As frustrated as I get with the, frankly, anti-reality stance that many a person has when it comes to opposing the rights of certain groups, I am simultaneously fascinated with it. The reason for my fascination is that there is this weird, abstract way in which all of these matters carry striking similarities with often-observed religious and ritual views on purity, and how these views are often tied in with primitive views on infection.
Confused? Yeah, so was I when I first started noticing this.
Look at how we react to marginalized groups within our society. Let's take homosexuals, because they are currently one of the more marginalized groups in the U.S. If one looks at the rhetoric from those opposed to gay rights, we see that notions of pollution, disease, and uncleanliness are common. Consider:
-There is a pervasive notion that gays will recruit others to their ranks, despite the fact that all of the actual accrued scientific evidence shows that an individual has little-to-no control over their sexual orientation. The descriptions of "gay recruitment" bear a strong resemblance to the spread of a disease, with those who are weak falling prey while an epidemic rages (seriously, go to Google and type in "Epidemic Homosexuality", it's surreal). The notion of pollution is pretty strong, though nonsensical given the real nature of sexual orientation.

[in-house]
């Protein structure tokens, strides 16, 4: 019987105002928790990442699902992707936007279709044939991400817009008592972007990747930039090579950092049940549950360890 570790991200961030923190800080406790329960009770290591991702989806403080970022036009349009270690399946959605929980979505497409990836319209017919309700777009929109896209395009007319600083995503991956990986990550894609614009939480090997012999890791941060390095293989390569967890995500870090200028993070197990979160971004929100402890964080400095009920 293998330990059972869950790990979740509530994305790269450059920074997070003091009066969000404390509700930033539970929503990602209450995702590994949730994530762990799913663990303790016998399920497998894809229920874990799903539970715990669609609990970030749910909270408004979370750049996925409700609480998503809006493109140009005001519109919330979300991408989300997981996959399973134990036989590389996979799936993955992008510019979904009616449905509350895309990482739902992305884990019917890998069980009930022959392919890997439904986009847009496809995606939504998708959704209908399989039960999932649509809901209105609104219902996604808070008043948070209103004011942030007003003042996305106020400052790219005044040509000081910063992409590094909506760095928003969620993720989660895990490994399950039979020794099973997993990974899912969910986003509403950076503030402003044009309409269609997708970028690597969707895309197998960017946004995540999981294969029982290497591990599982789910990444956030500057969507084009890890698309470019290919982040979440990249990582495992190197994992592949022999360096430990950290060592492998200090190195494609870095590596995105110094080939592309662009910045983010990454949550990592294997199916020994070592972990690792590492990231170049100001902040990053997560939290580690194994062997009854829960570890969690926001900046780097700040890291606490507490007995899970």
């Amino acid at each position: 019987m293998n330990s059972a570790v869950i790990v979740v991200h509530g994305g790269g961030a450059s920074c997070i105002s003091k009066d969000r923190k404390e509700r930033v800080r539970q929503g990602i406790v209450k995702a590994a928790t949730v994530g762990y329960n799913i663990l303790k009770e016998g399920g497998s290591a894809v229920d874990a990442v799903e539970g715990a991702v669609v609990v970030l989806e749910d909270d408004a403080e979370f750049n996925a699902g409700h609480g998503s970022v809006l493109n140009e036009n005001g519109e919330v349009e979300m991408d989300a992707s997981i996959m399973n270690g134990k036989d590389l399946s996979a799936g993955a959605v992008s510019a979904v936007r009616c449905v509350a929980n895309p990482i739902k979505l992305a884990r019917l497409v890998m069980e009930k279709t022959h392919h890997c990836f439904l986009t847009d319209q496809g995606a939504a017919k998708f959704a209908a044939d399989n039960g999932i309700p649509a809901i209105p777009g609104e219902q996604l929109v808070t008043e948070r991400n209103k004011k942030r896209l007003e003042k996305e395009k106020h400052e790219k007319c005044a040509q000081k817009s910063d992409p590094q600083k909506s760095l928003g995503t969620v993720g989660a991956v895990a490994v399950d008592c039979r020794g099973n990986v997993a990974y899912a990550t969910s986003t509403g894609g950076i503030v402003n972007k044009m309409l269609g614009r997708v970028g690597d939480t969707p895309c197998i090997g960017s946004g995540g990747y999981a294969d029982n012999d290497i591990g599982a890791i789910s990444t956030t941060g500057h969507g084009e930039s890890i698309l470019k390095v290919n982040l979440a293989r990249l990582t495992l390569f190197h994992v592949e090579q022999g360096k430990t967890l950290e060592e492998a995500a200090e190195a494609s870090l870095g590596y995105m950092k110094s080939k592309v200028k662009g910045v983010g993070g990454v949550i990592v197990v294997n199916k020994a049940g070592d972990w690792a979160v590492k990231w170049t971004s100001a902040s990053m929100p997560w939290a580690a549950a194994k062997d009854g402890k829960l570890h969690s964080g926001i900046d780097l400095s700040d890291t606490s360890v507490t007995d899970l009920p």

-There is an obsession with trying to keep physical and social control over where they go. This applies not only to a wish to not allow them to have jobs such as teachers or from serving in positions such as Scout Master (an opposition that, within the rather weird world of those opposed to gay rights at least is consistent with the widely-held beliefs about "sexual deviants", even if it is inconsistent with reality), but also to pushing for legislation that allows an employer to fire someone based on sexual orientation (or opposing legislation that makes sexual orientation a protected status), which really makes very little sense except as a way of controlling where a person goes.
-There is a "one-drop rule" of sexuality very much in effect (at least for men). If a man has sex with another man, then he is likely to be considered gay or bisexual from that point on, even if he does not consider himself so. However, if you flip it around, a gay man who has sex with a woman just once is not necessarily considered straight or bisexual for that. This is similar to the "one drop" rules of race that were common up through the mid-20th century (one ancestor of a non-white race means that you are of that race), and is also consistent with fears of contamination - fears one drop of sewage might ruin a reservoir of water, or that brief exposure to a sick person might destroy one's health.